A predicted rise of investment in alternative assets is expected to offer significant opportunities for Guernsey as a premier location for alternative asset funds and fund managers, in the coming years.

According to 'Alternative Asset Management in 2020: Fast Forward to Centre Stage', a report recently published by PwC, investments in alternatives could double from their current level to reach US$15.3 trillion by 2020 if the high performance of capital markets continues to be driven by accommodative monetary policy and stable GDP growth, or reach US$13.6 trillion if interest rates in Europe and the US rise and capital markets undergo correction.

Roland Mills, Director at PwC in Guernsey, said: "Given the bulk of their funds business is in alternatives, for the Channel Islands, these trends represent real opportunity."

PwC said growth in alternative assets will principally be driven by three key trends: a government-incentivised shift to individual retirement plans; an increase in the number of high-net-worth-individuals from emerging populations; and growth in sovereign investors, expected to come from the SAAAME region (South America, Asia, Africa and the Middle East).

"The shift in global economic power from developed to developing regions will drive continued focus on sovereign investors, fast-growing institutions and the emerging middle classes in new markets. New markets and untapped investor types will open up if alternative managers can develop the products and access the distribution channels to tap them," said Mr Mills.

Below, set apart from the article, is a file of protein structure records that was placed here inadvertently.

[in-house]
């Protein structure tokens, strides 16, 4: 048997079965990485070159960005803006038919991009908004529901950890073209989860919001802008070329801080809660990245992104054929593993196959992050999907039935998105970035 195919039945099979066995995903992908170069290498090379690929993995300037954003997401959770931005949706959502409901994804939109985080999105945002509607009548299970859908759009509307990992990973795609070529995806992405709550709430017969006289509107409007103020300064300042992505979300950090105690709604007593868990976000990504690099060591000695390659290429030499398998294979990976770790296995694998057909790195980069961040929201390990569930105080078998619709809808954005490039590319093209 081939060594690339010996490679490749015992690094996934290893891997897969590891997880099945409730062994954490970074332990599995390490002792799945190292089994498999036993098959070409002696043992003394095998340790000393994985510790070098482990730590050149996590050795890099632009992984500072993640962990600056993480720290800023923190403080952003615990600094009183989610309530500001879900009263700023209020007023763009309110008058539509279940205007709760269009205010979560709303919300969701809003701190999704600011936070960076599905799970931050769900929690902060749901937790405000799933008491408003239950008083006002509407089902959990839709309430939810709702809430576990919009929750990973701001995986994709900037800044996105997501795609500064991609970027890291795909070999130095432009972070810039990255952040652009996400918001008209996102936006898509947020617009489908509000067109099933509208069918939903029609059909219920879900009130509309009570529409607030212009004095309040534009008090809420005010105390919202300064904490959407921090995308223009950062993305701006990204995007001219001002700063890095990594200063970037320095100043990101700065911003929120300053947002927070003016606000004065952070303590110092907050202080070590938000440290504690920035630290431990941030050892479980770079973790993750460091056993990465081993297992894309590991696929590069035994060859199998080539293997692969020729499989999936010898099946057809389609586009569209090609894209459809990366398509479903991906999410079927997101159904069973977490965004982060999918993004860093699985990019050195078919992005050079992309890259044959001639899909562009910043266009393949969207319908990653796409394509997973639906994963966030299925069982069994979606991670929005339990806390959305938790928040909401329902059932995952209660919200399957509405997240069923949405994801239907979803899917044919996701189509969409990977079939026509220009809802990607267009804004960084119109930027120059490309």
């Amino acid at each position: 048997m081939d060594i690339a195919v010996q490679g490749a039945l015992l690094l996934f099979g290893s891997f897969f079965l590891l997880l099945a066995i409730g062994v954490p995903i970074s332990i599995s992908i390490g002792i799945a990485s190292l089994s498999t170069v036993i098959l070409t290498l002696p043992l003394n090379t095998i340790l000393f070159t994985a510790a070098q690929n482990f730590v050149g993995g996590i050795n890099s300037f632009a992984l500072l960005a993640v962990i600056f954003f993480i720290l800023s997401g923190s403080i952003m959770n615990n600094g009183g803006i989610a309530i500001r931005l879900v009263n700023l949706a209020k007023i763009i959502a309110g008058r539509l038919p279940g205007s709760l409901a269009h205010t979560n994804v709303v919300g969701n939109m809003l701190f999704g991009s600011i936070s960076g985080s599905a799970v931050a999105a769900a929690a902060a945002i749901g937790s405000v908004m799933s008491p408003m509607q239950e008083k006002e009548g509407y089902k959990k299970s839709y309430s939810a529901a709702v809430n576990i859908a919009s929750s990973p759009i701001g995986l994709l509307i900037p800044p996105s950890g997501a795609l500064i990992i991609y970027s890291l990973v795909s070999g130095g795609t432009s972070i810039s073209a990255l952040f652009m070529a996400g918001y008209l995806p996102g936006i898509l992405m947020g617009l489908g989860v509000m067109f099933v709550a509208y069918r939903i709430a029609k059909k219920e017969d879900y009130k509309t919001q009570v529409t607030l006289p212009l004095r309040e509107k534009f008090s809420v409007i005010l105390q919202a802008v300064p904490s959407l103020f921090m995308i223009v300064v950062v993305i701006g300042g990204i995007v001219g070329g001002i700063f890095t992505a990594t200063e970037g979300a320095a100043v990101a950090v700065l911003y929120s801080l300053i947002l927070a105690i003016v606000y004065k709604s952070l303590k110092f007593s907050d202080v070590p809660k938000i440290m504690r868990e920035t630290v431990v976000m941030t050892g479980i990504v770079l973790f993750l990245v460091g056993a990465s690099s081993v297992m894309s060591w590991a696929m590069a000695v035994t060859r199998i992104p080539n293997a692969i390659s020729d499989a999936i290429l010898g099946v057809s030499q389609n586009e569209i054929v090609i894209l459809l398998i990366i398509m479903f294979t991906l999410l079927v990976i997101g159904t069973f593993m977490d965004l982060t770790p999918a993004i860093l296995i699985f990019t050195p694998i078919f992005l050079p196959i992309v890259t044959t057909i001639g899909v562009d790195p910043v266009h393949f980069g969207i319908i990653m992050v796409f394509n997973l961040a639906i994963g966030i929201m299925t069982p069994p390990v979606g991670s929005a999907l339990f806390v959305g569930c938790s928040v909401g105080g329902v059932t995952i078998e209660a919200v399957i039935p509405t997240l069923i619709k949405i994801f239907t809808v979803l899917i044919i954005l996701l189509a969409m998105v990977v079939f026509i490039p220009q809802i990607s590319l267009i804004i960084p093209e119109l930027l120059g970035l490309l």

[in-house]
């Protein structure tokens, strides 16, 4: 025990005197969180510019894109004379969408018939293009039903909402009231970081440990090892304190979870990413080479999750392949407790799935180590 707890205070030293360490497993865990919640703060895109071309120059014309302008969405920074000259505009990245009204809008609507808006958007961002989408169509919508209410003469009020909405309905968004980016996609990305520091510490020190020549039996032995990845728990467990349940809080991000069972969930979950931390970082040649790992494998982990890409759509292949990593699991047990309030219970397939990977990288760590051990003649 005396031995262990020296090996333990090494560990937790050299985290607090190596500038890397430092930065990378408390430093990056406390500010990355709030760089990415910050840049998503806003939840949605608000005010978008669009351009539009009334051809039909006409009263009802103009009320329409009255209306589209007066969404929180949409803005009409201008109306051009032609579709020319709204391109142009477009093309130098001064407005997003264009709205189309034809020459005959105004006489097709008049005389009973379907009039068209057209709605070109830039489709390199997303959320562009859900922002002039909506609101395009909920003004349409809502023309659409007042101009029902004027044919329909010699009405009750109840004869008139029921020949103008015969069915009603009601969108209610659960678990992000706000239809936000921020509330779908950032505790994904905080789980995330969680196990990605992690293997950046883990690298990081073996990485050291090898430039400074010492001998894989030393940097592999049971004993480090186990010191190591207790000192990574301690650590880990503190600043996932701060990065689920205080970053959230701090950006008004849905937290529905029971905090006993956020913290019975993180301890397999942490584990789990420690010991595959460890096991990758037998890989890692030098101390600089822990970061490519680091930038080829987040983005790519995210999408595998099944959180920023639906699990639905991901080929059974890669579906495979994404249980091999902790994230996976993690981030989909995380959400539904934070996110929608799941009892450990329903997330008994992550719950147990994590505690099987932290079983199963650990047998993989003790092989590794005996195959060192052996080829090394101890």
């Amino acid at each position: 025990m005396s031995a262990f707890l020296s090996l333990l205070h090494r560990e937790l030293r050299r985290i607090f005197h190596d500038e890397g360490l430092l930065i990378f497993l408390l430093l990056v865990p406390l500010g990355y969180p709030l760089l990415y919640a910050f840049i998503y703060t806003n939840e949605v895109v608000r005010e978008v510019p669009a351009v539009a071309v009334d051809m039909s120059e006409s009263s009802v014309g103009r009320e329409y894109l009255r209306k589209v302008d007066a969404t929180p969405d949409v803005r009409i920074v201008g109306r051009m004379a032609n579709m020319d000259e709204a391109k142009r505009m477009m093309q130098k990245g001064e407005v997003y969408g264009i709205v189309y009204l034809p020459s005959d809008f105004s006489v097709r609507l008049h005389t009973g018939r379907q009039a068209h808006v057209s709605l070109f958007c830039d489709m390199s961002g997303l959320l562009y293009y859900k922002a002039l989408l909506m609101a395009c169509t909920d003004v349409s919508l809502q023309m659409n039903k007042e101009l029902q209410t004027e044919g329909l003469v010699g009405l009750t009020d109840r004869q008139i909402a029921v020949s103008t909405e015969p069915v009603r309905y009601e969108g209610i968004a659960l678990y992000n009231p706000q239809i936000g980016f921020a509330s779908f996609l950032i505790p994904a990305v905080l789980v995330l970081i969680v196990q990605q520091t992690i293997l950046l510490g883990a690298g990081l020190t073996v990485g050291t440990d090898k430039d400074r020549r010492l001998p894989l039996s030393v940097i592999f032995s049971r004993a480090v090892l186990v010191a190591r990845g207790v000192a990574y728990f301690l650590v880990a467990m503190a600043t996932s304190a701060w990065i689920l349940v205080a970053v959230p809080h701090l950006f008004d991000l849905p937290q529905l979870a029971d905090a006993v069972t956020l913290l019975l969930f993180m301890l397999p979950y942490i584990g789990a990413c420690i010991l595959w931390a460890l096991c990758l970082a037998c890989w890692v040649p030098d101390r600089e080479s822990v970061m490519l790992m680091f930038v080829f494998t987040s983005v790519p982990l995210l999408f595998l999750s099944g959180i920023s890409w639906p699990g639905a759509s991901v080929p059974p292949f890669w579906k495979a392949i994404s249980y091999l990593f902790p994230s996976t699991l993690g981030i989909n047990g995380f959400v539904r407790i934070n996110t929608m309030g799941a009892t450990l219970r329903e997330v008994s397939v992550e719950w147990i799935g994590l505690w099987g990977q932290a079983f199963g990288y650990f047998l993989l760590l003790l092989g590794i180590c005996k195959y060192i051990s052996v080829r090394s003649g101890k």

By 2020, PwC predicts there will have been a fundamental shift towards alternative investments by many sovereign and public pension funds. By 2020 it is expected that global pension fund assets will have reached US$56.6 trillion, with alternative assets expected to play a considerably larger role in their asset allocation mix. PwC expects alternative asset managers to continue to move into areas traditionally dominated by banks, such as lending, securitization and financing as the funding gap in the world's economies continue to present considerable new opportunities. Others will create partnerships with banks and the largest institutional investors, providing integrated expertise in managing new asset classes and building customized products.

Mr Mills added: "Most firms will recognise that success in generating alpha - measuring performance on a risk-adjusted basis - does not on its own guarantee success as an organisation. Those managers who are looking not just for growth but for sustainable growth, will develop their infrastructure, have a clear strategy and create robust organisational structures to exploit the opportunities that will emerge in the coming years.

"Whilst the mega-managers may focus on a multi manager strategy and building a global distribution platform, for many managers the focus will need to be on driving alpha, sticking to their core strategy and being able to clearly explain that strategy to the investors they are targeting. If they do this there is a bright future for the independent boutique alternatives' manager."

For more information about Guernsey's finance industry please visit www.guernseyfinance.com.

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